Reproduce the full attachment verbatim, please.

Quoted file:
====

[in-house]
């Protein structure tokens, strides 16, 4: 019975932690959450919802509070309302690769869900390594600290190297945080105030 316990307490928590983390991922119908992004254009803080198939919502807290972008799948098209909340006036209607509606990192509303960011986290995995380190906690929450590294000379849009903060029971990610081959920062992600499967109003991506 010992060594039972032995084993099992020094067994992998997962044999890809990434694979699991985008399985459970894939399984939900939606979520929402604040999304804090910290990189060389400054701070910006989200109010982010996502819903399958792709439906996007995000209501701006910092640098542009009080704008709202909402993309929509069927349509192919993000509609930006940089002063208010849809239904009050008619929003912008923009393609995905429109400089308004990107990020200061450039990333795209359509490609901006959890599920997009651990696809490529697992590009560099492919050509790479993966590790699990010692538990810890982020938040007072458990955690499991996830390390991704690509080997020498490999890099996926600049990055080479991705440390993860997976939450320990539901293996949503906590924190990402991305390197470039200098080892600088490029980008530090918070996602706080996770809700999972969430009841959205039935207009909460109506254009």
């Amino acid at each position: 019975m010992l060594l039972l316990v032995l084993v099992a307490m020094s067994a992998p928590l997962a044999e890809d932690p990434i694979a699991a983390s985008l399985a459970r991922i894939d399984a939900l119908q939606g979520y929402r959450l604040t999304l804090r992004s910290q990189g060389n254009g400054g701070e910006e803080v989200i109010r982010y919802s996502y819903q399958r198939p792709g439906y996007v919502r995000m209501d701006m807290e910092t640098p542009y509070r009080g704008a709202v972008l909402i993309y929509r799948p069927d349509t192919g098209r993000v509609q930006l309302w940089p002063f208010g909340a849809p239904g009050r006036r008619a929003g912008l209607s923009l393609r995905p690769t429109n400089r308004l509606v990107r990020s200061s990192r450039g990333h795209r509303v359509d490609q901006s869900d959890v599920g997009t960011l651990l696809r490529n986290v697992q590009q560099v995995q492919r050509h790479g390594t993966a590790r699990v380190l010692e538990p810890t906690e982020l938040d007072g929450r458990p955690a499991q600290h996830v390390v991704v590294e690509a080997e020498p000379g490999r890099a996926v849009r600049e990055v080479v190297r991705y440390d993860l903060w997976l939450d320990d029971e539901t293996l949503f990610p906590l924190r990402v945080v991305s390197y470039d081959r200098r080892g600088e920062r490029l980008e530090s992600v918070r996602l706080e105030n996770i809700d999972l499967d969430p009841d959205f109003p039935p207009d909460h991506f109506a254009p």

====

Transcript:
[in-house]
């Protein structure tokens, strides 16, 4: 019975932690959450919802509070309302690769869900390594600290190297945080105030 316990307490928590983390991922119908992004254009803080198939919502807290972008799948098209909340006036209607509606990192509303960011986290995995380190906690929450590294000379849009903060029971990610081959920062992600499967109003991506 010992060594039972032995084993099992020094067994992998997962044999890809990434694979699991985008399985459970894939399984939900939606979520929402604040999304804090910290990189060389400054701070910006989200109010982010996502819903399958792709439906996007995000209501701006910092640098542009009080704008709202909402993309929509069927349509192919993000509609930006940089002063208010849809239904009050008619929003912008923009393609995905429109400089308004990107990020200061450039990333795209359509490609901006959890599920997009651990696809490529697992590009560099492919050509790479993966590790699990010692538990810890982020938040007072458990955690499991996830390390991704690509080997020498490999890099996926600049990055080479991705440390993860997976939450320990539901293996949503906590924190990402991305390197470039200098080892600088490029980008530090918070996602706080996770809700999972969430009841959205039935207009909460109506254009």
């Amino acid at each position: 019975m010992l060594l039972l316990v032995l084993v099992a307490m020094s067994a992998p928590l997962a044999e890809d932690p990434i694979a699991a983390s985008l399985a459970r991922i894939d399984a939900l119908q939606g979520y929402r959450l604040t999304l804090r992004s910290q990189g060389n254009g400054g701070e910006e803080v989200i109010r982010y919802s996502y819903q399958r198939p792709g439906y996007v919502r995000m209501d701006m807290e910092t640098p542009y509070r009080g704008a709202v972008l909402i993309y929509r799948p069927d349509t192919g098209r993000v509609q930006l309302w940089p002063f208010g909340a849809p239904g009050r006036r008619a929003g912008l209607s923009l393609r995905p690769t429109n400089r308004l509606v990107r990020s200061s990192r450039g990333h795209r509303v359509d490609q901006s869900d959890v599920g997009t960011l651990l696809r490529n986290v697992q590009q560099v995995q492919r050509h790479g390594t993966a590790r699990v380190l010692e538990p810890t906690e982020l938040d007072g929450r458990p955690a499991q600290h996830v390390v991704v590294e690509a080997e020498p000379g490999r890099a996926v849009r600049e990055v080479v190297r991705y440390d993860l903060w997976l939450d320990d029971e539901t293996l949503f990610p906590l924190r990402v945080v991305s390197y470039d081959r200098r080892g600088e920062r490029l980008e530090s992600v918070r996602l706080e105030n996770i809700d999972l499967d969430p009841d959205f109003p039935p207009d909460h991506f109506a254009p």